Excerpt from the Hussman Funds' Weekly Market Comment (12/02/13):
In a classic case of not only locking the barn door after the horse is loose, but removing its best opportunity to return home, we’re seeing a capitulation by investment managers across every discipline, from technical, to value-conscious, to global macro. Historically extreme overvalued, overbought, overbullish conditions were in place even ten months ago, and my impression is that every further extension worsens the payback will inexorably follow.
Investors Intelligence reported last week that the percentage of advisory bears has plunged to 14.4%, lower than at the 2000, 2007, and 1987 peaks, and every point in-between. I’ll spare a full review of the overvalued, overbought, overbullish extremes we observe here (see A Textbook Pre-Crash Bubble) – it’s clear that over the past year, even the most extreme variants of these conditions haven’t “worked,” having already appeared in February and May of this year to absolutely no effect. I have no question – at all – that the market has simply climbed a higher cliff from which to plunge, but I learned in 2000 and 2007 that there’s no hope of convincing many investors of this sort of thing – despite the fact that these reckless speculative peaks seem so “obvious” after the market collapses. Even when investors listen, at least some of the tears they would have shed after the plunge are substituted for tears they have to endure while missing the final advance.
Our focus has always been on outperforming the market over complete market cycles (combining both bull and bear markets), with smaller periodic losses than a passive investment approach. In pursuit of that objective, we’ve always been willing to accept periods where we don’t track the market. By 2009, it was easy to demonstrate the success of that discipline. I was a fully-leveraged raging bull in the early 1990’s; was defensive well before the 2000 bubble peak, was more than absolved by prospering during a market plunge in 2000-2002 that wiped out every bit of total return in the S&P 500, in excess of Treasury bills, all the way back to May 1996; shifted to a constructive outlook in early 2003 as a new bull market took hold; warned loudly about an oncoming credit crisis and severe market losses in 2007; and navigated the crisis well in the 2007-2009 plunge as the S&P 500 lost 55% of its value, again wiping out every bit of total return in the S&P 500, in excess of Treasury bills, all the way back to June 1995.
I’ve been as comfortable being an aggressive bull as I am being a raging bear today. I can hardly wait for the opportunity to change species when the evidence presents itself. But it is purely a function of the data that I’ve been generally defensive in a period where stocks have been so overpriced that the S&P 500 has scarcely achieved a 3% nominal annual total return in over 13 years, and even then only because valuations have again been driven above every pre-bubble extreme except 1929.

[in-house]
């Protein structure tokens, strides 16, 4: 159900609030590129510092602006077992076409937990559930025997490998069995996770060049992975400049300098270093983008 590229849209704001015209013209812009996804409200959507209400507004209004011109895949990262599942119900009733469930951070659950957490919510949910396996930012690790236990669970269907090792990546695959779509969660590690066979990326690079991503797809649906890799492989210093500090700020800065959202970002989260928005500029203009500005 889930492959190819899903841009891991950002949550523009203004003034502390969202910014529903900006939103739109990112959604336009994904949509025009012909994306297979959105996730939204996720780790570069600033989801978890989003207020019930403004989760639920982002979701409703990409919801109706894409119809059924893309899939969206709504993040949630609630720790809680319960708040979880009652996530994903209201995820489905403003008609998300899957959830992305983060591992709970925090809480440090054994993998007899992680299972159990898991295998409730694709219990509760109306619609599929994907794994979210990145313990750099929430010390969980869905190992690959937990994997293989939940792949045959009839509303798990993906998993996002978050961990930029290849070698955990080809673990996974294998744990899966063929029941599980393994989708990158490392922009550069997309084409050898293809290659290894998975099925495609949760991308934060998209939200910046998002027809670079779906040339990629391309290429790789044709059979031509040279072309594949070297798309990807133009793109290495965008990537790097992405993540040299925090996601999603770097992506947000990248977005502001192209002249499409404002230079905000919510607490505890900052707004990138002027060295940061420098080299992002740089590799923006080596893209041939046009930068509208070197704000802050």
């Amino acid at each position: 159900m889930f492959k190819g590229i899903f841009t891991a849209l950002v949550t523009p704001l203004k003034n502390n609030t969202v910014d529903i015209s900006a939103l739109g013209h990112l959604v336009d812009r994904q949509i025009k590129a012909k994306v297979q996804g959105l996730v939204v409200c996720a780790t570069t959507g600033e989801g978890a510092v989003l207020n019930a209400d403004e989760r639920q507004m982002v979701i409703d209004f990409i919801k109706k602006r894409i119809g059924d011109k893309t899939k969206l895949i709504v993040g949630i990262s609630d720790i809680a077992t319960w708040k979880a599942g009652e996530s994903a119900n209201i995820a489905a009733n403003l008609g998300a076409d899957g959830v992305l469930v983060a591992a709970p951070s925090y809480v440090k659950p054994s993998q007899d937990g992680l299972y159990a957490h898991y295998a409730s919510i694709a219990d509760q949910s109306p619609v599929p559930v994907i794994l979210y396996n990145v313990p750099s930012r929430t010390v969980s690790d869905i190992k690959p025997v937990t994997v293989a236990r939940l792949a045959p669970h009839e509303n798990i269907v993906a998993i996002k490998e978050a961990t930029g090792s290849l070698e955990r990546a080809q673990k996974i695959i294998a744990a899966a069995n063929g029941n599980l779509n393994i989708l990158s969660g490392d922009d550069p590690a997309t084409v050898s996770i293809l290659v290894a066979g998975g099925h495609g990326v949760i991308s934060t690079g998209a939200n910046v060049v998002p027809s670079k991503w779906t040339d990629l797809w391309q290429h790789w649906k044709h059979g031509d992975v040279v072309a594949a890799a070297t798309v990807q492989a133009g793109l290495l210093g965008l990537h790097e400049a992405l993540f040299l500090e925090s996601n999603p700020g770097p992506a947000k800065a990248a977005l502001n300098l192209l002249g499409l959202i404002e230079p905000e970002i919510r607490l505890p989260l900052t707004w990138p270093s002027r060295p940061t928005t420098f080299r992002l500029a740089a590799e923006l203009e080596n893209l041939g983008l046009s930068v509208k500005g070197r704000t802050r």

What obscures perspective and shakes confidence is the elephant in the room – our disappointing “miss” since 2009. My sense is that many investors are inclined to ignore the objective warnings from a century of evidence because our own subjective experience since 2009 has been disappointing. Before investors dispense with evidence that may very well define their investment future over the next several years, or even the next decade, they may be well-served to understand that most of that miss had little to do with the overvaluation and extremely overbought, overbullish conditions that concern us at present.
As in 2000 and 2007, my concern is deepest for investors who have relatively short horizons until their funds are needed, who don’t have a great number of years ahead in which they’ll be adding to their investments, and who have allocations to stocks that don’t recognize that equities have a duration of 50 years here (so an investor who needs the funds in 5 years should really have no more than 10% of assets in stocks, particularly at present valuations). We presently estimate a nominal annual total return for the S&P 500 over the coming decade somewhere between zero and 2.2%. We are observing overvalued, overbought, overbullish extremes that are uniquely associated with peaks that preceded the worst market losses in history (including 1929, 1972, 1987, 2000 and 2007). Speculators are now leveraged to the greatest extent in history, with NYSE margin debt surging last month to a record high in dollar terms, and 2.5% of GDP in relative terms (a level previously observed only at the 2000 and 2007 extremes). Our challenges of the past few years – most of which trace to a single decision – should not encourage investors to ignore evidence that is specific to the markets.
I believe that more than half, and perhaps closer to all, of the market’s gains since 2009 will be surrendered over the completion of this cycle. Investors will do themselves terrible harm if they ignore the objective warnings of history based on our subjective experience in this unfinished half-cycle. That subjective experience is far more closely related to my 2009 stress-testing decision than many investors recognize.